Students Look to be Fluent

Seal of Biliteracy gives students opprotunity to be recognized as biliterate.

Ava Kitzi, Copy Editor

Learning and being literate in a second language has been proven to help students get a leg up in life. A program called Seal of Biliteracy (SB) has recently been adapted by the state of Missouri in order to reward students that have proven themselves to be biliterate in school. At Battle, hundreds of students are looking to earn the seal for themselves in the 2019-2020 school year. 

“It’s such a wonderful opportunity for students to gain recognition for their language learning skills,” Spanish teacher Nichol Einseidel said. 

That recognition doesn’t come easily, though. To get the seal, students must prove their proficiency at their first and second languages. To do this, students who learned English as their first language have to get a “proficient” score on their English ACT and on a test in their second language. 

The Seal of Biliteracy isn’t only open to native English speakers. If a student counts another language as their first, like someone in the English Language Learners (ELL) program or speaks Spanish at home, they can prove their proficiency in their native language and in English as their second. 

SB candidates must also create a cultural comparison project showing a deeper understanding of the language.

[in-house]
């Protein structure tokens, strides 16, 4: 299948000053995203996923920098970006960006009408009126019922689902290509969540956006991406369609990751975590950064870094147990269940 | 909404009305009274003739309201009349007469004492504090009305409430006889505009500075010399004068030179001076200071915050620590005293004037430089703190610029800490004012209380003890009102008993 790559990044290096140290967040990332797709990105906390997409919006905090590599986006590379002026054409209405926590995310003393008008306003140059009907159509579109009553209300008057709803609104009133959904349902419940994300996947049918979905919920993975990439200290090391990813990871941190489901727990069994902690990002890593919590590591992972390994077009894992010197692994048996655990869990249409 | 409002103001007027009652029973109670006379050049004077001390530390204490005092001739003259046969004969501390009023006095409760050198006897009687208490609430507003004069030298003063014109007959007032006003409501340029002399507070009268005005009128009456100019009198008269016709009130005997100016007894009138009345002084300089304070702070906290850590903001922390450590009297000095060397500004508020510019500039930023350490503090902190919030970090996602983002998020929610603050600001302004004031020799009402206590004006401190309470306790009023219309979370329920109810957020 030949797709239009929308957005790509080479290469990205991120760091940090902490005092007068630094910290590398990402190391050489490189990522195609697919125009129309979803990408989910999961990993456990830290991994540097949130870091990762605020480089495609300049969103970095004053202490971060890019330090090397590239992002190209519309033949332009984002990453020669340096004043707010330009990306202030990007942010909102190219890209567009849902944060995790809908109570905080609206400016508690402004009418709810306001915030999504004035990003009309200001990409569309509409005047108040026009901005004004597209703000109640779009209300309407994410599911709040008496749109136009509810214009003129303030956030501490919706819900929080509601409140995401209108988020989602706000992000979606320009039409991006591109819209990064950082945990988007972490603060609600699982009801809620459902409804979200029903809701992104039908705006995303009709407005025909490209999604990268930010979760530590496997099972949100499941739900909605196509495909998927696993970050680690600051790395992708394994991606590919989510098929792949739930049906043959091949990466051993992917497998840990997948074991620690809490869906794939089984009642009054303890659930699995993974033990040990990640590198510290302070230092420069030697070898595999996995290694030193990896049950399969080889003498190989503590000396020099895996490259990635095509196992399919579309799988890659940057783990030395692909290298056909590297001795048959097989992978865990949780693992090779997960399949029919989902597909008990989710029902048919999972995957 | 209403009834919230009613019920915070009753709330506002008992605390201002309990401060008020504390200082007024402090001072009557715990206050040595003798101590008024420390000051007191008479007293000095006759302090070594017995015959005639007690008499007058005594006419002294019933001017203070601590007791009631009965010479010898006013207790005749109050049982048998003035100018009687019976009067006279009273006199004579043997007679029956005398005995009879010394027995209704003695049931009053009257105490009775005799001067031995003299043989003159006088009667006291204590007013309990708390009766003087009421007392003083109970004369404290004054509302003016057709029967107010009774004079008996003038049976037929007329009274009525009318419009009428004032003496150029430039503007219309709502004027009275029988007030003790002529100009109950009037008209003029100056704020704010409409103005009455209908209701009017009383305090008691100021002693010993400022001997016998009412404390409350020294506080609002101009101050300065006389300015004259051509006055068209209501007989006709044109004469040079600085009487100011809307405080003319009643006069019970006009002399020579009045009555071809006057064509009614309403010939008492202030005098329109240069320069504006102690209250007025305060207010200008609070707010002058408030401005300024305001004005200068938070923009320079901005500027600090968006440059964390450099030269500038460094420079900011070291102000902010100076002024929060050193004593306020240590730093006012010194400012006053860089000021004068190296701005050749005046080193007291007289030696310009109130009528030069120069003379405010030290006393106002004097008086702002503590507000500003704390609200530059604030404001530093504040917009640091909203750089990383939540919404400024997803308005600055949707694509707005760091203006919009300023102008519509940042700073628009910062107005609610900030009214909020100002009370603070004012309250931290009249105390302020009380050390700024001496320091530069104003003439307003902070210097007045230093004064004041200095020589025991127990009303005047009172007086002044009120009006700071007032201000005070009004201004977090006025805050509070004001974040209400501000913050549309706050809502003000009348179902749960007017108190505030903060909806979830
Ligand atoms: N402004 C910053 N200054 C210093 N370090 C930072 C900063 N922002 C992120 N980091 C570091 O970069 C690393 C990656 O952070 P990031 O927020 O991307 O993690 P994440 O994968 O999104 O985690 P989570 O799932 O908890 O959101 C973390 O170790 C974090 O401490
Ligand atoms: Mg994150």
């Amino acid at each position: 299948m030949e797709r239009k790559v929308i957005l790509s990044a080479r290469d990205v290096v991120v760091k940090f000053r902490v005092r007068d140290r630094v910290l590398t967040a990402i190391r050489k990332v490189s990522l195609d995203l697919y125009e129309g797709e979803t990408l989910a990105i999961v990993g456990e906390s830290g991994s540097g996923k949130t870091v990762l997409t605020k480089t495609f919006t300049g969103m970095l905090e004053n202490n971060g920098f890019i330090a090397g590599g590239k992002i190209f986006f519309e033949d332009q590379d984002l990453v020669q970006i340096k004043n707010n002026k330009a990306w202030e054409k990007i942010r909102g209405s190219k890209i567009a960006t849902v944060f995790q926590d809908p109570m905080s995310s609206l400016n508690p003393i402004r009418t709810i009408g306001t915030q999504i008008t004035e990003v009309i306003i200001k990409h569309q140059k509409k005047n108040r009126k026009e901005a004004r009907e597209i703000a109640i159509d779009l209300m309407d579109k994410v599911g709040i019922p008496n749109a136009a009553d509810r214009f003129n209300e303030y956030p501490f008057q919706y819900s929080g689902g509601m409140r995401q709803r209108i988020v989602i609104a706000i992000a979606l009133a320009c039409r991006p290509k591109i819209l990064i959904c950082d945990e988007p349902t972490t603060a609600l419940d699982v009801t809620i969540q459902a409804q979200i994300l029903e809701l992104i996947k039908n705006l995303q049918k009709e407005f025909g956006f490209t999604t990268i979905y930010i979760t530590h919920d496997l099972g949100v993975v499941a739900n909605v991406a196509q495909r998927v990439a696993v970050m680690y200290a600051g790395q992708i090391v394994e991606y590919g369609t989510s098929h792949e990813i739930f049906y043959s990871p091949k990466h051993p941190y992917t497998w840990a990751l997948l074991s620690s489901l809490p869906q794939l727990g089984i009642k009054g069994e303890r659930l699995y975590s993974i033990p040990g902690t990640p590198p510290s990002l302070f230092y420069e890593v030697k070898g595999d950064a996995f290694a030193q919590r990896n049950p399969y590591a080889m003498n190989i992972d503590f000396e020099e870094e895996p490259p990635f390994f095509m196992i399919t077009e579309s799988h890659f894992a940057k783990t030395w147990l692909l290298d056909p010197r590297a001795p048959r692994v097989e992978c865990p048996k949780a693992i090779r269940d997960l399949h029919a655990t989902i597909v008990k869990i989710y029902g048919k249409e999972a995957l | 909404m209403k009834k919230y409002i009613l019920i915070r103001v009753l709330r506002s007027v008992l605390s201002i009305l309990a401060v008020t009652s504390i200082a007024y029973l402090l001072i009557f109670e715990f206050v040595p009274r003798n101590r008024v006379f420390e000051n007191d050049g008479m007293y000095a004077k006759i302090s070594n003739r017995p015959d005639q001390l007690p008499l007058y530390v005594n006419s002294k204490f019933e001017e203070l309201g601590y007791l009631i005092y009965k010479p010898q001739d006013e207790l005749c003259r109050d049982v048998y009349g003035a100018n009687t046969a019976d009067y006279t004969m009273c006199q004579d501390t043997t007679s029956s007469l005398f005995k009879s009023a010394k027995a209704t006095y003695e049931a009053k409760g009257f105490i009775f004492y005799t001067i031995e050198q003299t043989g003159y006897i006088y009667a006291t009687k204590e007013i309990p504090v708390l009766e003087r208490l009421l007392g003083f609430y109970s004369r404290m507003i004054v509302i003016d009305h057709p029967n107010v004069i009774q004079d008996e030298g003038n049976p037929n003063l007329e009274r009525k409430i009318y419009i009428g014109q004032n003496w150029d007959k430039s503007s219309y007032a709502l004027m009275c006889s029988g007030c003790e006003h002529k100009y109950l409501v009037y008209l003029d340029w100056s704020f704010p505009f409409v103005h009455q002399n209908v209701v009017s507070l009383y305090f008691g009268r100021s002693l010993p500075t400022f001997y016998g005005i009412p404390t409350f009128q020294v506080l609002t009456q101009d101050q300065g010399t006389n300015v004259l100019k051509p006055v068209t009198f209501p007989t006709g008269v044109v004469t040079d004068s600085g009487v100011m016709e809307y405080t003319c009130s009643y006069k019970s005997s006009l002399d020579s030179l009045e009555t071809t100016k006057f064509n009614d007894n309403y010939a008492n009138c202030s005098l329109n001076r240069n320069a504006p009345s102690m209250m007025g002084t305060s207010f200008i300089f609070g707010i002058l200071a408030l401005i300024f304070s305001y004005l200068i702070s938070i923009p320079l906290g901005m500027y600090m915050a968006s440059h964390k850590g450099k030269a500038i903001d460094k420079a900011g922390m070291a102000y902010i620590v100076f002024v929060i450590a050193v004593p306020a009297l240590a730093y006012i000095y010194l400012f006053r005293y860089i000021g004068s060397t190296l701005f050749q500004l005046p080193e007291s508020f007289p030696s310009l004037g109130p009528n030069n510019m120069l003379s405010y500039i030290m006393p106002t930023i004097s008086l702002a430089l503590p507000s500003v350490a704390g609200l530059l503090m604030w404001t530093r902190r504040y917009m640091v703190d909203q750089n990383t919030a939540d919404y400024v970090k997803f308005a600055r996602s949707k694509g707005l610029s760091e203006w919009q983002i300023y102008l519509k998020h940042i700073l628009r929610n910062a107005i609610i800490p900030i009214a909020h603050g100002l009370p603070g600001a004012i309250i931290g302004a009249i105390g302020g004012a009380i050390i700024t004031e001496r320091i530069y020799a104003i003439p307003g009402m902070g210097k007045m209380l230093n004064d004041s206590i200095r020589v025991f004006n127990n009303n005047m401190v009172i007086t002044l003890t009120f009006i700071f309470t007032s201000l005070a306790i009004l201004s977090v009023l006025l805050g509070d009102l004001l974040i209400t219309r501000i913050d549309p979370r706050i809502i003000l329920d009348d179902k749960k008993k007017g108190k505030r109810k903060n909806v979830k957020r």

“Having that seal can make you way more marketable to employers, especially now that it seems you need to be biliterate for lots of jobs,” Einseidel explained. 

Language classes at Battle focus on vocabulary, verb conjugations, and putting together simple sentences. However, as Einseidel explained, this isn’t how one would learn their first language. As a baby learning their first words, a person wouldn’t learn the preterite conjugation of a verb to say they had “just gone to the library.” This discrepancy has generated some discord in the language community over whether or not the Seal of Biliteracy actually represents a student being biliterate, or if it just shows that they completed the course load. 

“We need to create more opportunities for students to use their skills in class. I think the conversations and language learning needs to be more organic,” Einseidel admitted. 

Students also have similar thoughts. Spanish 4 student Molly Fox, who is applying for the Seal of Biliteracy this year, said, “I think the language skills we learn in class are a starting point. But to actually be biliterate, you have to apply yourself outside of class.” 

Spanish 1 and 2 teacher Amy Jammeh had a different opinion. “While (students) may not be able to use really advanced, abstract language, I think that by the end of the four years they have that basic proficiency that will give them a leg up in the workplace.”

While Jammeh doesn’t teach students actively participating in the program- you have to be in the fourth or fifth year of a language to apply for the seal- she says she does advocate for her students.

“I try to promote the program to them, let them know that it’s a fantastic option if they continue learning the language,” Jammeh explained. 

To start your journey towards the Seal of Biliteracy, contact your counselor or sign up for a language class during schedule sign-ups early next semester.